There are many facets to this question that I will attempt to unpack. My first thought on reading the title, was why seventeen, not sixteen or even eighteen?
Depending on the country you live in there are age limits in place. In the UK at the age of eighteen, for example, you can get married, order a pint at a public house and vote in a general election.
In other countries these social margins are different. What I am alluding to is that depending where in the world you are might determine the answer to the title question. Then again, there is always room for something outside the norm.
Is Competing at Seventeen Too Late for Piano?
Could it be that at seventeen, one is seen as too old for competing? A quick scan of the internet will tell you that many, many piano competitions require competitors to be eighteen or under to enter.
One such competition is open to residents of Vancouver, Calgary, Toronto and Ottawa in Canada administered by none less than Steinway. In this particular event, pianists are divided, as they often are, into age ranges.
The youngest is six and under with the upper range from fourteen to eighteen. Two further categories are available, the concerto or solo. In the concerto, the age range is from five years old upwards.
One of the most popular and celebrated competitions here in the UK is the BBC Young Musician which runs annually. Five categories are available to choose from; Brass, Keyboard, Percussion, Strings and Woodwind.
There is little restriction on style as they now include any instrument that “has an existing repertoire of works for soloist and symphony orchestra.” You will need Grade VIII or equivalent and to be under eighteen on the 1st of January 2023.
For both of these high-profile competitions, a seventeen-year-old pianist can freely compete. There is certainly no overt implication that anyone age seventeen is too old or in some way incapable of competing.
What you do notice when you look at the list of past winners is that the age range is quite wide. In 2010 a sixteen-year-old pianist (Lara Ömeroglu) won, whereas in 2008 a trombonist, aged only twelve (Peter Moore) took the top slot.
What this seems to show is that any competition that is available to people under the age of eighteen, that clearly invites those who are only seventeen years old to participate, gives equal opportunity to all including them.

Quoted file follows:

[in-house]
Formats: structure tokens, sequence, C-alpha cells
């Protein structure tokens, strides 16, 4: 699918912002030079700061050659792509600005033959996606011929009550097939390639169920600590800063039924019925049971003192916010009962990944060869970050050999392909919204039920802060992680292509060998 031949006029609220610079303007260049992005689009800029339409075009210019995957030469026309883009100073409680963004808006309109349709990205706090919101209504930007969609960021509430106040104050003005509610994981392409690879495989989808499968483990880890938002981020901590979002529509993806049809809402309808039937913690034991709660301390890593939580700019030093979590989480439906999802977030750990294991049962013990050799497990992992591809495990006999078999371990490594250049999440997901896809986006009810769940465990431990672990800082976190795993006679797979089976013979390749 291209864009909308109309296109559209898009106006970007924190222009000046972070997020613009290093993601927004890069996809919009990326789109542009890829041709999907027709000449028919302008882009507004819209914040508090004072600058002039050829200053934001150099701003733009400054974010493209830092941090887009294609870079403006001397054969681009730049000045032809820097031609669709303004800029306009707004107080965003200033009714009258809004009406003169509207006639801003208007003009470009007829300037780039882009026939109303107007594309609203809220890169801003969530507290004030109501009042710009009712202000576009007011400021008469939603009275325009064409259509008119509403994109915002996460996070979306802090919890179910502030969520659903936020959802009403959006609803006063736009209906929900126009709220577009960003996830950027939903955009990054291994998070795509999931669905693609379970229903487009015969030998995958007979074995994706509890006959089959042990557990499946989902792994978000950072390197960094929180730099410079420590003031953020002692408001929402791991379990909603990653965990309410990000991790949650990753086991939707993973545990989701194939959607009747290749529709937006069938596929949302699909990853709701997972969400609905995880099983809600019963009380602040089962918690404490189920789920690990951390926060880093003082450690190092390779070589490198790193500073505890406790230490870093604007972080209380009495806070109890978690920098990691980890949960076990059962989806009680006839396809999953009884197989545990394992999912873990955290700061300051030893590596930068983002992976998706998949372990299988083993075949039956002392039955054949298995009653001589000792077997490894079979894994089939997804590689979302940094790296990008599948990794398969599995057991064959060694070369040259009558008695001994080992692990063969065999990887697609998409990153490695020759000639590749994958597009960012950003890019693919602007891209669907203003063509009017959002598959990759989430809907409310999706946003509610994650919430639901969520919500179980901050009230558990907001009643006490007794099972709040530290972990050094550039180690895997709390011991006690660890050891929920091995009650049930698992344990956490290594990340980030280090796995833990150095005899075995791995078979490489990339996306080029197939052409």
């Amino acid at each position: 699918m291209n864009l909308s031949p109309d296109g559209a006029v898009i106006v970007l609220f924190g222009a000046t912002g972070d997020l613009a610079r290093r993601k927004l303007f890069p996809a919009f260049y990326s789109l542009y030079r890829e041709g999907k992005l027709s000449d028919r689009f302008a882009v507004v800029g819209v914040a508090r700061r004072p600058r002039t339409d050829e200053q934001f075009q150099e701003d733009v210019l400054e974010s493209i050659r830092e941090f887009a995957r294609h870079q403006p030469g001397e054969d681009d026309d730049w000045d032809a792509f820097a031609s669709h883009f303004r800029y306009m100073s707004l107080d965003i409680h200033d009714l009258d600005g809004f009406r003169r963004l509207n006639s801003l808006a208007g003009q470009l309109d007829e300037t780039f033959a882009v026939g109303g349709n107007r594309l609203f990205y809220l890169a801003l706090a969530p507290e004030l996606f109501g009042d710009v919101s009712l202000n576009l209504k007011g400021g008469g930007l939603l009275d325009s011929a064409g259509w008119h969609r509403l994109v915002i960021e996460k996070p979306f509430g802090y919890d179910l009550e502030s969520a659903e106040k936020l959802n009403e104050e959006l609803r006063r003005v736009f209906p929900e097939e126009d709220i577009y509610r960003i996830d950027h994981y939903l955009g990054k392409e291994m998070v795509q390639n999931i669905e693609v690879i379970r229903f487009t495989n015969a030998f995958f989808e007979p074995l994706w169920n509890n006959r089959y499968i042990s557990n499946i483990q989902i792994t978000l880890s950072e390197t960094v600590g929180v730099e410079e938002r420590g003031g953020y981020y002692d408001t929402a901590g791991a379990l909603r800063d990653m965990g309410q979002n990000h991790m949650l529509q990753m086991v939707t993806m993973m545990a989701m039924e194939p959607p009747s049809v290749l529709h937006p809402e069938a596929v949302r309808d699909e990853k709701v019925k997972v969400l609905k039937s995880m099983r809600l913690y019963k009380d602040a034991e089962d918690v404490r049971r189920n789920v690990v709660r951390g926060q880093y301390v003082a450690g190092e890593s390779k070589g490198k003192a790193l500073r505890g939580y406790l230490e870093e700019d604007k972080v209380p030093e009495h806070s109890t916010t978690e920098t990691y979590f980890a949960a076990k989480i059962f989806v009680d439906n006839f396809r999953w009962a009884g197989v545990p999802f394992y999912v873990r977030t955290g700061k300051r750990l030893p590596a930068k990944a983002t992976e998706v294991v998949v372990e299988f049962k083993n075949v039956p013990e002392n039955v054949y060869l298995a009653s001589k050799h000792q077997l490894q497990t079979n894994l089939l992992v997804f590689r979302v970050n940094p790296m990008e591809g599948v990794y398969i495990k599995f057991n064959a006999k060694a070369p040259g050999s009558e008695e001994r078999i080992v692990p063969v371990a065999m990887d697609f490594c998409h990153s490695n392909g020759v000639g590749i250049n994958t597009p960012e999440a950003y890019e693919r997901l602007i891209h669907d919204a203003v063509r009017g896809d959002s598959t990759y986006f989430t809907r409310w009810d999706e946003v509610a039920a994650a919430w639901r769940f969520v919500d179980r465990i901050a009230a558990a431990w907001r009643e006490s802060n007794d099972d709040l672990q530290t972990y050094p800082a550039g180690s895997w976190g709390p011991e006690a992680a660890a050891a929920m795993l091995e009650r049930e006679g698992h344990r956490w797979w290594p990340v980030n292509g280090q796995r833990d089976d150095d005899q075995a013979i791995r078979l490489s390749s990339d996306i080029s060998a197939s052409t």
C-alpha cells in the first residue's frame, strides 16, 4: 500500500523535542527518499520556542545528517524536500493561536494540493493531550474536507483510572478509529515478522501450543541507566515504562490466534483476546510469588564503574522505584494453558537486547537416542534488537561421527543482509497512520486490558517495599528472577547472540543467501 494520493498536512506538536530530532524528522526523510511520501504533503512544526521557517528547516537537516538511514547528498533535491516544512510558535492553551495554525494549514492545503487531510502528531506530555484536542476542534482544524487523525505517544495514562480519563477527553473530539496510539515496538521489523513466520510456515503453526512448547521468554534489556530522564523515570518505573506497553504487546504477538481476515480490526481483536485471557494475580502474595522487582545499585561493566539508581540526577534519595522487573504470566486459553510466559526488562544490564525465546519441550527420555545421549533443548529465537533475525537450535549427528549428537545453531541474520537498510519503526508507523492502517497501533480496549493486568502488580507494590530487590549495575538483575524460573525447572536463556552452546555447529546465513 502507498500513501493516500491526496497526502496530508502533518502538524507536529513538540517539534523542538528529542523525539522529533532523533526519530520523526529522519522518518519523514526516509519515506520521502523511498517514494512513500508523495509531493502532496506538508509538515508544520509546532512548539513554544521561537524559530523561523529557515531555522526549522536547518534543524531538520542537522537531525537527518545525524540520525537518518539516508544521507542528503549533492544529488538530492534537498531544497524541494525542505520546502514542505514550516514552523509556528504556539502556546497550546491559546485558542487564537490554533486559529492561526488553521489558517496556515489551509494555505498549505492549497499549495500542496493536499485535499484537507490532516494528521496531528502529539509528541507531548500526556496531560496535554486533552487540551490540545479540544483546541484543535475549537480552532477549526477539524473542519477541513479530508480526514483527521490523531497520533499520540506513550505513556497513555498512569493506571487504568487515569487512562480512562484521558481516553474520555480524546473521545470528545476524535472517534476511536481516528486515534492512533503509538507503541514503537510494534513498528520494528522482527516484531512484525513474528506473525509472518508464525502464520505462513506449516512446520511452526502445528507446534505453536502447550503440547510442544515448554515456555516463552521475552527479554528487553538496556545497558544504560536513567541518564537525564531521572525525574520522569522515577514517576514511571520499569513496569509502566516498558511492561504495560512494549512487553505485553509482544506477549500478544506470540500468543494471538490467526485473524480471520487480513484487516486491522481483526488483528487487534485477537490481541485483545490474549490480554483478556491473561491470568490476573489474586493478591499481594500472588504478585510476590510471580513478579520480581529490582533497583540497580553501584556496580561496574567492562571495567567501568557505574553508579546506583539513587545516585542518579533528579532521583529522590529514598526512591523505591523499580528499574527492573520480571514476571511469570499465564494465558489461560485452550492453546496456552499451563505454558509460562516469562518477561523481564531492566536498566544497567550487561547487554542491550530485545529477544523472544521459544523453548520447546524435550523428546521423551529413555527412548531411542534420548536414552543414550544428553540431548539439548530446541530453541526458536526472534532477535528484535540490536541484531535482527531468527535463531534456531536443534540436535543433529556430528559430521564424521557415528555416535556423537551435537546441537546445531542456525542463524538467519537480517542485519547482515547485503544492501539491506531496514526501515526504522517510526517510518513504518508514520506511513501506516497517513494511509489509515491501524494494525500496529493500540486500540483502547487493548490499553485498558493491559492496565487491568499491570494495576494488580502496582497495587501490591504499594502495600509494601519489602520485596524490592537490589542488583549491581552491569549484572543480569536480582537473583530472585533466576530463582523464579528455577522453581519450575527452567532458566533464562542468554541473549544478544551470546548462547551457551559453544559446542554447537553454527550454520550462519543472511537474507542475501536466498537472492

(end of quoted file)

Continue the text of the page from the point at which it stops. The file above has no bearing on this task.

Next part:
You will note that for the BBC competition, a standard is required. This benchmark is to give an indication of the minimum level of achievement that any prospective player will need to reach before considering entering the competition.
A seventeen-year-old who has made the grade is just as capable of winning as any other competitor. Their age is not a negative factor.
And it is perhaps the standards or benchmarks that prompt the question regarding seventeen-year-old pianists.
Depending on several factors including natural aptitude, determination, duration of the instrumental study, teacher and so on, you may not be at the level of achievement where you can be expected to enter such high-profile competitions.
As the BBC Young Musician entry requirements ask for a minimum of Grade VIII (ABRSM), it is a reasonable minimum for entry into such prestigious competitions.
You can be certain that there will be many other competitors who will be much further on in terms of a standard than Grade VIII. You would be at a significant disadvantage if you were not somewhere towards these higher levels or beyond.
What this doesn’t mean is that there aren’t competitions available that are not aimed at the high flyers but towards those pianists on the way up to those lofty heights.
Competing, after all, doesn’t have to involve playing a piece by Franz Liszt, Chopin or even Ligeti. There are many other opportunities that as a less accomplished pianist, at seventeen, you could consider.
If competing is something that at that age you’re keen to engage with, then I would strongly recommend that you explore these options. From here you can build your experience of competing, gain confidence and perhaps at a later age enter less age-restrictive competitions.
I think, in so many ways, it is the choice of the individual pianist regardless of standard. If you are passionate about competing and have not competed before the age of seventeen, then go for it.
What might be worth doing before you step forward into a competition is to go and see some of these events as an audience member rather than a competitor. This way you’ll get a feel for the ones you may wish to enter and those that perhaps you don’t. It is not an environment for the faint-hearted.
That said, taking part in competitions, whenever you may be ready, can be a very exciting and valuable experience as a player.
Firstly, you have the option to meet a whole range of other, often like-minded performers. This is a networking opportunity, especially as you head towards eighteen and plan a career as a pianist.
Secondly, you have to work hard to reach a stage where you are ready to perform. This will bring enormous benefits and growth for you as a player.
Thirdly, even if you don’t win, you have gained valuable exposure. You never know who may be on the judging panel who can forward your ambitions.
At the tender age of seventeen years old, if the commitment and determination are there, then it’s certainly not too late to compete. It’s perfectly possible that by that age you may not have wanted to enter a competition but then you decide otherwise.
Your progress perhaps dramatically improved and your performances became better and better. There are a plethora of competitions for the ardent, passionate young pianist that run throughout the year and across the world.
You may be a jazz pianist rather than a classical one, or even one of those rare students who can confidently perform in both genres. Whatever your circumstances and drives, at seventeen, you’re certainly not too old to compete.